In late May 2014 a Pacific Loon was discovered at St. Vincents Beach, Avalon Peninsula by Alvan Buckley. It was going into breeding plumage. We hoped it had wintered here with the many Common Loons that choose this area in winter. Sure enough it did come back for the winter of 2014/2015. St. Vincent's Beach is a tough place to watch loons. They are usually distant. There is no shelter at all anywhere that you can observe the loons from. You can't get anywhere near the edge of the beach for the salt spray. The car can not be parked in a good place to scan the water. There is always a big swell on. The beach faces south meaning you are staring into the sun all winter long, when there is a sun. The bottom line is that getting good views and photos is a challenge and luck. In fact what we have been satisfied with is still far from great and photo opts near impossible.
Today I had better than average luck with the Pacific Loon. First of all it was great to know it is back. The loon flock was fishing and loafing in the area off Peters River that was the most sheltered part of St. Vincents Beach during gale force SE winds. It was still 200 m away at its closest approach but the shots taken with 840 mm lens blown up to 100% show parts of the loon we rarely get to see even with the scope. The chin strap was showing up unusually well today. Maybe it was more prominent early in the season than it will be later in the winter. Maybe it was because I was near sea level instead of being up a bluff looking down at the water.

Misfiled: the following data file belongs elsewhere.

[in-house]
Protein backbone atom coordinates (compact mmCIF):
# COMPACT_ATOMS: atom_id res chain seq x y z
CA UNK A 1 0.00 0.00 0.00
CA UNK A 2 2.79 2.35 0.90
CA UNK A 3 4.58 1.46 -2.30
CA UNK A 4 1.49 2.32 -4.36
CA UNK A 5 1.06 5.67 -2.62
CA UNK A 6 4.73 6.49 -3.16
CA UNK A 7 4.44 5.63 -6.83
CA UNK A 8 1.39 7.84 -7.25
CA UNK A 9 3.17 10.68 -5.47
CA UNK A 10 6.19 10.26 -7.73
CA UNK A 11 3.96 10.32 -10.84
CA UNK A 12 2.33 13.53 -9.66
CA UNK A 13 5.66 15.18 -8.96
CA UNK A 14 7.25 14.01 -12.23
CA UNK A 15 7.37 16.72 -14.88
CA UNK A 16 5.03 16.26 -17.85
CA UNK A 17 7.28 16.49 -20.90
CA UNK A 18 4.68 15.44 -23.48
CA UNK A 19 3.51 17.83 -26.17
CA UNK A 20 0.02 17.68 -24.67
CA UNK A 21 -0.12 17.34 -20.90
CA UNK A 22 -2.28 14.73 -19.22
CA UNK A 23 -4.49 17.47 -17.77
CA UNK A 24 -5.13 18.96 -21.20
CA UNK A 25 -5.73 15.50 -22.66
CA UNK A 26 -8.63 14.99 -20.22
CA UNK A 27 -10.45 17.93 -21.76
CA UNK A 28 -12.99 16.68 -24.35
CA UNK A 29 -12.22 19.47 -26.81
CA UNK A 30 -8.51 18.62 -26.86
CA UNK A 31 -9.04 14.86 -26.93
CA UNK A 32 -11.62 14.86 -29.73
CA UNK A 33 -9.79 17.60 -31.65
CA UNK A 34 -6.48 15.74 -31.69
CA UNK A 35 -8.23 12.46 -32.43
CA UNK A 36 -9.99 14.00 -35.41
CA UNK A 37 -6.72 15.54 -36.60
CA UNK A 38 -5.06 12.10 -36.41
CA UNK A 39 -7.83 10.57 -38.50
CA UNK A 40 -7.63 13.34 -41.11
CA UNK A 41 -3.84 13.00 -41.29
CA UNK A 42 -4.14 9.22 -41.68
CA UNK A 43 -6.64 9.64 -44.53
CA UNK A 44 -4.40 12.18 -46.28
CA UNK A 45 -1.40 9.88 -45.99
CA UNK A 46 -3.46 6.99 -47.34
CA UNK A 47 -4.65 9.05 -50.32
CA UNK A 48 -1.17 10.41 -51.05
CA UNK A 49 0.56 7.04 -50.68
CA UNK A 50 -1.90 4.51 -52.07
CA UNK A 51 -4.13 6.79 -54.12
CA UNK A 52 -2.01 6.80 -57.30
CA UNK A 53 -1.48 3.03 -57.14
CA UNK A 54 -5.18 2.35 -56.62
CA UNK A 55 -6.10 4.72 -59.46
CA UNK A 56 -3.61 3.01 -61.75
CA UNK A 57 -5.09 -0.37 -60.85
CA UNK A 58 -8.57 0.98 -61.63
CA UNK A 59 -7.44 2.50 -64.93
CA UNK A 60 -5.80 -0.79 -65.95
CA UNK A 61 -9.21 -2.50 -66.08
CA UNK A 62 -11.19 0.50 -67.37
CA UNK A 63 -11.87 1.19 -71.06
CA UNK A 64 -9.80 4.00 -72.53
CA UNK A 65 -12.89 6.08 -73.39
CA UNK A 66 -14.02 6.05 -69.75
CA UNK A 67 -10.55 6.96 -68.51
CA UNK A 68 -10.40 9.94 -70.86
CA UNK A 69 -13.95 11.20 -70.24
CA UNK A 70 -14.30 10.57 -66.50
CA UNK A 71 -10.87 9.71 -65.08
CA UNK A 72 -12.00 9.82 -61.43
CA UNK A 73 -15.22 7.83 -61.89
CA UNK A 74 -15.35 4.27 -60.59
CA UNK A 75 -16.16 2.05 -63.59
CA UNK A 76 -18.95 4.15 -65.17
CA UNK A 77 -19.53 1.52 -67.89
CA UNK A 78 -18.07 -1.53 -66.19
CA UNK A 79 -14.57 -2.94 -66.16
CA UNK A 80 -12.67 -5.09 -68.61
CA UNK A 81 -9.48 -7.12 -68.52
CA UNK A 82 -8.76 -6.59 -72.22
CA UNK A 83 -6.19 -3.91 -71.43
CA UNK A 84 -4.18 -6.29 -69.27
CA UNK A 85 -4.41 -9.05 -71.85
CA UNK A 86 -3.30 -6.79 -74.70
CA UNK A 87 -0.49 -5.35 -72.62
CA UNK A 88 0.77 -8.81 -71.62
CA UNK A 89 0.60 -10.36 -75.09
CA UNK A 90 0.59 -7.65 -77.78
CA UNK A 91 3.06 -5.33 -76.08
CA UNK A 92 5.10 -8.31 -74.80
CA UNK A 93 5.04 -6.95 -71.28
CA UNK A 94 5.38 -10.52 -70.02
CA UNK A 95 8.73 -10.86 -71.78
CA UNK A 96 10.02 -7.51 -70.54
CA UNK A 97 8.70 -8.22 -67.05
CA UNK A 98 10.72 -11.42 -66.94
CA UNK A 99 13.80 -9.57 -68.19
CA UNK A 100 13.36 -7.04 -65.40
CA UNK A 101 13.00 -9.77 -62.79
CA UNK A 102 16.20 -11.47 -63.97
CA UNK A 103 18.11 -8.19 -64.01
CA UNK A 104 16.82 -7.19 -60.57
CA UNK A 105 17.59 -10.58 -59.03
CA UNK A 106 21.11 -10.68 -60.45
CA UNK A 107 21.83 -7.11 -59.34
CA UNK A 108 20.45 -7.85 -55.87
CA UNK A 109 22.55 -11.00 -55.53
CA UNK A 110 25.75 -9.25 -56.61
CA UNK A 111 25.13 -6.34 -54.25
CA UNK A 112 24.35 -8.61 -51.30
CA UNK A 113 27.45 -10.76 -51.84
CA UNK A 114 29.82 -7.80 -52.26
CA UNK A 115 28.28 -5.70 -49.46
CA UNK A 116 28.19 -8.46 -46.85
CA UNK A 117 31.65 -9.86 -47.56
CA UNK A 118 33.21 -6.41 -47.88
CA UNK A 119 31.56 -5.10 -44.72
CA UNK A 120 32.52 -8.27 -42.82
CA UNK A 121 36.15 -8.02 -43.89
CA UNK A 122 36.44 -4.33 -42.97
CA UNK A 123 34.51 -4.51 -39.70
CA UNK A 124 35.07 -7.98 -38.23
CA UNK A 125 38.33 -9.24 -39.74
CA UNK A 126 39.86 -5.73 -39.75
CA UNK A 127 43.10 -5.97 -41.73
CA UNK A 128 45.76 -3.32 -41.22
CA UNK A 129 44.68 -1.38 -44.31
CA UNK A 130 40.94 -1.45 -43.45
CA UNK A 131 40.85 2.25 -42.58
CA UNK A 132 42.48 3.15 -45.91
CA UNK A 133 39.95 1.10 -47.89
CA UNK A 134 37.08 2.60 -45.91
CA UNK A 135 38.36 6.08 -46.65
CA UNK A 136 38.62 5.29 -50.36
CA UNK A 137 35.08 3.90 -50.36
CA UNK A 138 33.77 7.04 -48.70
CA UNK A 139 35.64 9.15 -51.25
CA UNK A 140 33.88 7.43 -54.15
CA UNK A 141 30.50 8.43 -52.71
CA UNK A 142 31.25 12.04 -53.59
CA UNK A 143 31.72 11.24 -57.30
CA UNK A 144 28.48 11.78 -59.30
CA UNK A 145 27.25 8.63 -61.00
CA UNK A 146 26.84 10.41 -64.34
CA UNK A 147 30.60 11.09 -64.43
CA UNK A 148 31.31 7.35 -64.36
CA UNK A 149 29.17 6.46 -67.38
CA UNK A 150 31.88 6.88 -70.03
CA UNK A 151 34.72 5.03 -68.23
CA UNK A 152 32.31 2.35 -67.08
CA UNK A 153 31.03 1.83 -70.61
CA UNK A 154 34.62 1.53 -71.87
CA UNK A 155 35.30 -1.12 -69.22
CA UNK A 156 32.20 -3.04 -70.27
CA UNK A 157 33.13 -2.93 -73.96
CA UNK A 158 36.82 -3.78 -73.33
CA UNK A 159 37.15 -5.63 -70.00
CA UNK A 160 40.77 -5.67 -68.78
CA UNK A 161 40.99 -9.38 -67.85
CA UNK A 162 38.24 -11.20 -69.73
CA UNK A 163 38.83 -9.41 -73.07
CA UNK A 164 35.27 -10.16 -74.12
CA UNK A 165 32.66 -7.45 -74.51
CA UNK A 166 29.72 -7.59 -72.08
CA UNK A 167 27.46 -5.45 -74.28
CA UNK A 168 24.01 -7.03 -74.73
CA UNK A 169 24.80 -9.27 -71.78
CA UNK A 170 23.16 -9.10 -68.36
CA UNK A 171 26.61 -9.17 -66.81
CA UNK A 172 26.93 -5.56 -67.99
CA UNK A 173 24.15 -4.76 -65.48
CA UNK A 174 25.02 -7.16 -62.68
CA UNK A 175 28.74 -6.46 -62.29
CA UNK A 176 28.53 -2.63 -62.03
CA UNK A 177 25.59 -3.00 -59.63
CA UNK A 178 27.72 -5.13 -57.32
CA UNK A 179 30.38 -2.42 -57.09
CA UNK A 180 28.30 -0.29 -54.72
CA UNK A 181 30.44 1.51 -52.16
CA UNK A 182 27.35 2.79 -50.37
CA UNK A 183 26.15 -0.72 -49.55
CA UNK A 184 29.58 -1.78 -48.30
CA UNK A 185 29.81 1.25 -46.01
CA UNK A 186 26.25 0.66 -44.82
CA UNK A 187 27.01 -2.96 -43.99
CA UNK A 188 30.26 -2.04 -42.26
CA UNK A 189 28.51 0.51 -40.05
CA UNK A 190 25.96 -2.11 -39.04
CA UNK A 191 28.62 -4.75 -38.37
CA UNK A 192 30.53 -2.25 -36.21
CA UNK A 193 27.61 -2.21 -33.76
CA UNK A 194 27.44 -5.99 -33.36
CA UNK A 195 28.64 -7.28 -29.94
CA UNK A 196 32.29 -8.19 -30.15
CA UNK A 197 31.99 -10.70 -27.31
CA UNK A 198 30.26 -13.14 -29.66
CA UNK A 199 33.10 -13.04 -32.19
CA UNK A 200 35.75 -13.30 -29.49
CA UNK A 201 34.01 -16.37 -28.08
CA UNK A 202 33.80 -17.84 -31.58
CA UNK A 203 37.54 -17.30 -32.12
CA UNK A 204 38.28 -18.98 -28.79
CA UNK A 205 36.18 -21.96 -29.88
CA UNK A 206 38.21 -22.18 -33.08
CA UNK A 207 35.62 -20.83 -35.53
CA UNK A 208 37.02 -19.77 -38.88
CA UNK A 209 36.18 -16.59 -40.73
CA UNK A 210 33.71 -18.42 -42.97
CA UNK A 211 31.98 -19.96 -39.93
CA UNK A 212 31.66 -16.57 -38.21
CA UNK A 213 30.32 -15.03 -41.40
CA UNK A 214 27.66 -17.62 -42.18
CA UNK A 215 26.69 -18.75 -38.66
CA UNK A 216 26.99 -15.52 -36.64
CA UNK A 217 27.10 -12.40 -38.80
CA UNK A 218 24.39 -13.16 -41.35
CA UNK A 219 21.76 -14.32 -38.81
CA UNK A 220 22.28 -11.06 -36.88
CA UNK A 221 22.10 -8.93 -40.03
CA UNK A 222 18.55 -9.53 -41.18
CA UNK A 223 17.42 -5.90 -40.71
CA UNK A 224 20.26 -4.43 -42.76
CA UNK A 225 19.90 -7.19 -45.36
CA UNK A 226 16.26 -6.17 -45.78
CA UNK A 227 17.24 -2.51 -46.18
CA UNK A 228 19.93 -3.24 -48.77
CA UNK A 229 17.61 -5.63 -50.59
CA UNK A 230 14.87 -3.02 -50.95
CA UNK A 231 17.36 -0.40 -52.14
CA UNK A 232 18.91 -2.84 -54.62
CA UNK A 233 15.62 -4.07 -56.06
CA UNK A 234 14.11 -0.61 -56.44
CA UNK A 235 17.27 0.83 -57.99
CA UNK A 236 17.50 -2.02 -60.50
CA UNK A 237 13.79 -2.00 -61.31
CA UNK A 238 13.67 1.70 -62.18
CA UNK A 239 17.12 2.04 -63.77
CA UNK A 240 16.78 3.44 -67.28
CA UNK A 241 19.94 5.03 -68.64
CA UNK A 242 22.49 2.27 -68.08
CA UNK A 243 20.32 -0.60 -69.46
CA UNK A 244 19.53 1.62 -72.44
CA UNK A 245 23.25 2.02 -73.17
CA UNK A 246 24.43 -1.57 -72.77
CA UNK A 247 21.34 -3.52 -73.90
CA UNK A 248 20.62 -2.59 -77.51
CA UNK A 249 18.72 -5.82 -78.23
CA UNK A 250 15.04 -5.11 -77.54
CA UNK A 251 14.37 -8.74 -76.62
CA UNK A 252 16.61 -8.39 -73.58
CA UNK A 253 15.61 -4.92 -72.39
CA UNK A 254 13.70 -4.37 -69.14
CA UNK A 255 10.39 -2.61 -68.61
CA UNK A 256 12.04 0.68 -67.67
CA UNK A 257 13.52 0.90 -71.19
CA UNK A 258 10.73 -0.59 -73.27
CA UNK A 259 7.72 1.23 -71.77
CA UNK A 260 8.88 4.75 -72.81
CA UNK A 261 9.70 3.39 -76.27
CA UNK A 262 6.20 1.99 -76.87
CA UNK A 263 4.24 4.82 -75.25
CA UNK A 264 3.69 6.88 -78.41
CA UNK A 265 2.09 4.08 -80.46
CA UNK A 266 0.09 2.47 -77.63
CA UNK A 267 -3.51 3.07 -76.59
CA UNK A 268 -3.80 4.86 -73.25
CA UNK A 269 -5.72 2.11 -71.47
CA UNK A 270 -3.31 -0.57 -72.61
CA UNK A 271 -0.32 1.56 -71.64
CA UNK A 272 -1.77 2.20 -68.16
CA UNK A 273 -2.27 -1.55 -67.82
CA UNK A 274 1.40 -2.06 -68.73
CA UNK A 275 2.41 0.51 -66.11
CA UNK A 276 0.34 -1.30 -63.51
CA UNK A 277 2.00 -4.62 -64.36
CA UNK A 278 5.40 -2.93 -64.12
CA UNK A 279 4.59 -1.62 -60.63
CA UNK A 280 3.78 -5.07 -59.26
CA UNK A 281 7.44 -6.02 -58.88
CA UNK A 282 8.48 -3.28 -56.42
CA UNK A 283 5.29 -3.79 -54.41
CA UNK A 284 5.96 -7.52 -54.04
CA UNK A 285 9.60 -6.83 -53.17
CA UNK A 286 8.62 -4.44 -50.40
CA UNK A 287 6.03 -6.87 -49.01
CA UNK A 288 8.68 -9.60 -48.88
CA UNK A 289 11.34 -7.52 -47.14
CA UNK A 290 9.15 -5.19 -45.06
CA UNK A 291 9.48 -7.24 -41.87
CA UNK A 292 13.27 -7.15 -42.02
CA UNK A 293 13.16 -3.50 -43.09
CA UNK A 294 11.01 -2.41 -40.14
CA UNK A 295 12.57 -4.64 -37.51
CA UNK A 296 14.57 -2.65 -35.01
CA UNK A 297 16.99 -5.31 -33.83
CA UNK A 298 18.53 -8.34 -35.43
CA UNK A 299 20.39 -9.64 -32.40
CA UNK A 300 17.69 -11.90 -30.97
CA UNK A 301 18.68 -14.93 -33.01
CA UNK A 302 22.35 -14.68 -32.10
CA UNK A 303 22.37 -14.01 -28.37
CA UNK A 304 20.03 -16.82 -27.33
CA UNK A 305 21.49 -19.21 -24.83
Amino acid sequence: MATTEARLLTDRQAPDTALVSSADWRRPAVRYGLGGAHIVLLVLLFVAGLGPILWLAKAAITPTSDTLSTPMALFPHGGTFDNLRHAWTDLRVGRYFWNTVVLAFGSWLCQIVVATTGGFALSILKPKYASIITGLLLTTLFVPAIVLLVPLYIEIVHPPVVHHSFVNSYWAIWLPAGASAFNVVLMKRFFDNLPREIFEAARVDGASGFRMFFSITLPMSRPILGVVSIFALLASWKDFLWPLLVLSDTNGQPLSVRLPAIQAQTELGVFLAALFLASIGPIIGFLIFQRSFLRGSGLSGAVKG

Profile of the Pacific Loon showing characteristic puffy nape, rounded crown, straight bill (looking rather thin today), the smooth line of contrast between the dark neck and white throat and look at that chin strap. None of the other species of loon show this. It is not always so easy to see.
The smooth snaky curve of the neck of the Pacific Loons adds grace to the bird. A slight turn of the head and the chin strap disappears. Difficult to see in this photo but with scope a stripe on sides of the neck is slightly darker than the back of neck. The back of neck of Pacific Loon is paler gray-black than the blackish back. You need good light or close view to detect this. On Common Loons in full winter plumage the back of neck is the darkest part of the bird - in good light looking darker than the back. Warning this feature does not work outside of winter season. Faded sub adult Common Loons in spring and summer can look quite bizarre including very pale necks.
This all you need to confirm a Pacific Loon!
More chin strap.
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